Sending mail with invalid From: addresses to Office 365


One of the changes to go into Office 365 in the past year is an antispam rule that rejects on messages with an invalid From: address. When this occurs, the message is rejected with:

550 5.7.512 Access denied, message must be RFC 5322 section 3.6.2 compliant and include a valid From address

If you look up RFC 5322 section 3.6, it says that each message must have one and only one From: address:

   +----------------+--------+------------+----------------------------+
   | Field          | Min    | Max number | Notes                      |
   |                | number |            |                            |
   +----------------+--------+------------+----------------------------+
   | from           | 1      | 1          | See sender and 3.6.2       |
   +----------------+--------+------------+----------------------------+

The structure of a From address is then described in section 3.6.2.

For many years, Exchange server allowed senders and recipients to send messages with malformatted From: addresses. That is, something like this was permitted:

From: <blah>

From: “Example Sender”

Even though this is against the RFC 5322 (published in 2008), and RFC 2822 (published 2001) before it, there are still lots of mail servers that send malformatted email in this way. However, if you try to send to other services, it doesn’t work. For example, sending a message that way to Hotmail/Outlook.com results in the message bouncing; sending it to Gmail similarly results in the message bouncing. Indeed, Gmail even forces you to put angle brackets around the email address in the SMTP MAIL FROM. For example, the first line below is rejected by Gmail, the second is accepted:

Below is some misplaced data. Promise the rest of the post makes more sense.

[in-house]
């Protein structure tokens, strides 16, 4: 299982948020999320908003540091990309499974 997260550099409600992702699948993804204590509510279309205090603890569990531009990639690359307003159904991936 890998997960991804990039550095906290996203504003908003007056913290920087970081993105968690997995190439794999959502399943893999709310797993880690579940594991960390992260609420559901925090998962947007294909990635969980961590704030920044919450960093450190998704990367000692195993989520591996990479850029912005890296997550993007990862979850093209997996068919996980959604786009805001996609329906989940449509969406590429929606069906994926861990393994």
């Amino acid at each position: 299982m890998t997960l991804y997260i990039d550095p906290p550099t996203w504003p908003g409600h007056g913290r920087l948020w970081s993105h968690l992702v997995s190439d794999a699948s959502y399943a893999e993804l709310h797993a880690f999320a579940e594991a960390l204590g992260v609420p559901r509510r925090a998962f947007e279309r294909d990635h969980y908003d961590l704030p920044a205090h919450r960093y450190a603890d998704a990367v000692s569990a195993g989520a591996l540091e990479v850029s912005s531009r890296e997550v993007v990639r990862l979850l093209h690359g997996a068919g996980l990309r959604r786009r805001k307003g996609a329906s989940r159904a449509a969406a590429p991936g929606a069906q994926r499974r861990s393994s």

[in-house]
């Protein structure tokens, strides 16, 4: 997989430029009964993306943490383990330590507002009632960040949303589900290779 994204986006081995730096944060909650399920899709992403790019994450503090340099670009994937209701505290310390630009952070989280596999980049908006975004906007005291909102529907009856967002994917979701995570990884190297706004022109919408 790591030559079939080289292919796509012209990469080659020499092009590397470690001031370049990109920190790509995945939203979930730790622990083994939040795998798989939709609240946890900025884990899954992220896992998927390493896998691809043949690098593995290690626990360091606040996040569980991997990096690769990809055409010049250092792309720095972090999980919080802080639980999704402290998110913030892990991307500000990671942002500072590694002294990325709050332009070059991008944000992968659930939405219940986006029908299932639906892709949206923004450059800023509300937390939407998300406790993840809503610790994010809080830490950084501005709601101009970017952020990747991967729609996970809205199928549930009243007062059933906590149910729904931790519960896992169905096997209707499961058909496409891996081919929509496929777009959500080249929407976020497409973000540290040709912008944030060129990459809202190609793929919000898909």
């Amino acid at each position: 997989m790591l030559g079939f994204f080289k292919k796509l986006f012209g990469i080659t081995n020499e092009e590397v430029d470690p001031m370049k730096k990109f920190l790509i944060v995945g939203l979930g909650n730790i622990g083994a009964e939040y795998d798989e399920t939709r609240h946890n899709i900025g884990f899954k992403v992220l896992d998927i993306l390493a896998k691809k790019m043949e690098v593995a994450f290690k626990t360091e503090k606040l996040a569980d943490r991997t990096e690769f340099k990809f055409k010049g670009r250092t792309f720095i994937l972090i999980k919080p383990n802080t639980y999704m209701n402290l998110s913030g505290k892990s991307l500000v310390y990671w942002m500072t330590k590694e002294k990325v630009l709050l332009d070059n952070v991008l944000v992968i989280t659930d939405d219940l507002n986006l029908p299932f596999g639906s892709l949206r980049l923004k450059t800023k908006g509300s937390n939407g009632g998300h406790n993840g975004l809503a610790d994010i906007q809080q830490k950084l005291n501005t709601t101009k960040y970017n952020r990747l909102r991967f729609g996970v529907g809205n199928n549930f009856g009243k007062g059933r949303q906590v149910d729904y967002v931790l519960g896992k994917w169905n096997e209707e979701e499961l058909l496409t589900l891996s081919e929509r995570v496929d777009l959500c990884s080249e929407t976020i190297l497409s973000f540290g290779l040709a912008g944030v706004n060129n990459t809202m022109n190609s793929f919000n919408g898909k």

MAIL FROM: not@acceptable.com

MAIL FROM: <okay@acceptable.com>

Exchange accepts them both. So does Office 365.

Exchange has more relaxed enforcements because in the corporate environment, many applications are running on older or buggy platforms but send wanted email; or, people frequently write scripts to transmit email but do not configure them to send RFC-compliant mail. Large services like Gmail and Outlook.com are more picky about protecting their users, but in a corporate environment that sends messages privately, it is not as strictly enforced if it’s just you sending to yourself.

Given all that, late in 2015, we started seeing massive outbound spam attacks from malicious spammers who signed up for the service. They would send spam with an empty MAIL FROM and an empty From: address:

MAIL FROM: <>
From: <>

We measured the proportion of spam using this pattern; 98-99% of it was being marked as spam (and thus delivered out of our high risk delivery pool), and its total volume was well into the millions per day.

This had numerous drawbacks:

  1. The amount of spam being generated was taking up bandwidth from legitimate email
  2. We were still relaying junk to the Internet and the double null-sender was making it difficult to track down the spammers
  3. The misclassified spam was high enough that it was impacting the quality of our low risk outbound delivery pools. This means that customers were impacted because spammers would get our IPs listed on IP blocklists, affecting our entire customer base

Combining the fact that RFC 2822 was published in 2001 and specified the proper format of an email address, and that there was so much outbound spam, and the workaround was for script-owners of system-generated email to fix their scripts (rather than having to continually chase down spammers), Office 365 decided to crack down on these types of messages: